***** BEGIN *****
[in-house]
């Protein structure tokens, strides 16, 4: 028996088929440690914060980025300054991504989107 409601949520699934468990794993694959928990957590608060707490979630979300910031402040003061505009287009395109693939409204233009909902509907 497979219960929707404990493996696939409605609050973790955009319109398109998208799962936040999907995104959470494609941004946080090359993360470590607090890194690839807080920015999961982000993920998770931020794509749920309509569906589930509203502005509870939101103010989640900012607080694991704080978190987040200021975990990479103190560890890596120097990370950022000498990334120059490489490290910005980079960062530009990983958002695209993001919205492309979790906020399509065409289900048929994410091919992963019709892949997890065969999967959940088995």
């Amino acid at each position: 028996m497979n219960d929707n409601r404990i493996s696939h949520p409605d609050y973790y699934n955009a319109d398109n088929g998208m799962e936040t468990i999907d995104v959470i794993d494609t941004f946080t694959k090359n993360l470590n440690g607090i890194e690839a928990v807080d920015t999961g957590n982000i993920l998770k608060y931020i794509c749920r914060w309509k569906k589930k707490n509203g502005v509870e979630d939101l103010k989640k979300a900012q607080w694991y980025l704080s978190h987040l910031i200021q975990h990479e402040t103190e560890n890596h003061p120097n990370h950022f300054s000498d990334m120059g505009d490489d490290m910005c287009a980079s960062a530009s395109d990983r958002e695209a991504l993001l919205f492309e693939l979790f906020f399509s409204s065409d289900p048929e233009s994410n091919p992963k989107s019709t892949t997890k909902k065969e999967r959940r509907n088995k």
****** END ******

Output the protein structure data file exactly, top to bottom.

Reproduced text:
[in-house]
């Protein structure tokens, strides 16, 4: 028996088929440690914060980025300054991504989107 409601949520699934468990794993694959928990957590608060707490979630979300910031402040003061505009287009395109693939409204233009909902509907 497979219960929707404990493996696939409605609050973790955009319109398109998208799962936040999907995104959470494609941004946080090359993360470590607090890194690839807080920015999961982000993920998770931020794509749920309509569906589930509203502005509870939101103010989640900012607080694991704080978190987040200021975990990479103190560890890596120097990370950022000498990334120059490489490290910005980079960062530009990983958002695209993001919205492309979790906020399509065409289900048929994410091919992963019709892949997890065969999967959940088995």
């Amino acid at each position: 028996m497979n219960d929707n409601r404990i493996s696939h949520p409605d609050y973790y699934n955009a319109d398109n088929g998208m799962e936040t468990i999907d995104v959470i794993d494609t941004f946080t694959k090359n993360l470590n440690g607090i890194e690839a928990v807080d920015t999961g957590n982000i993920l998770k608060y931020i794509c749920r914060w309509k569906k589930k707490n509203g502005v509870e979630d939101l103010k989640k979300a900012q607080w694991y980025l704080s978190h987040l910031i200021q975990h990479e402040t103190e560890n890596h003061p120097n990370h950022f300054s000498d990334m120059g505009d490489d490290m910005c287009a980079s960062a530009s395109d990983r958002e695209a991504l993001l919205f492309e693939l979790f906020f399509s409204s065409d289900p048929e233009s994410n091919p992963k989107s019709t892949t997890k909902k065969e999967r959940r509907n088995k």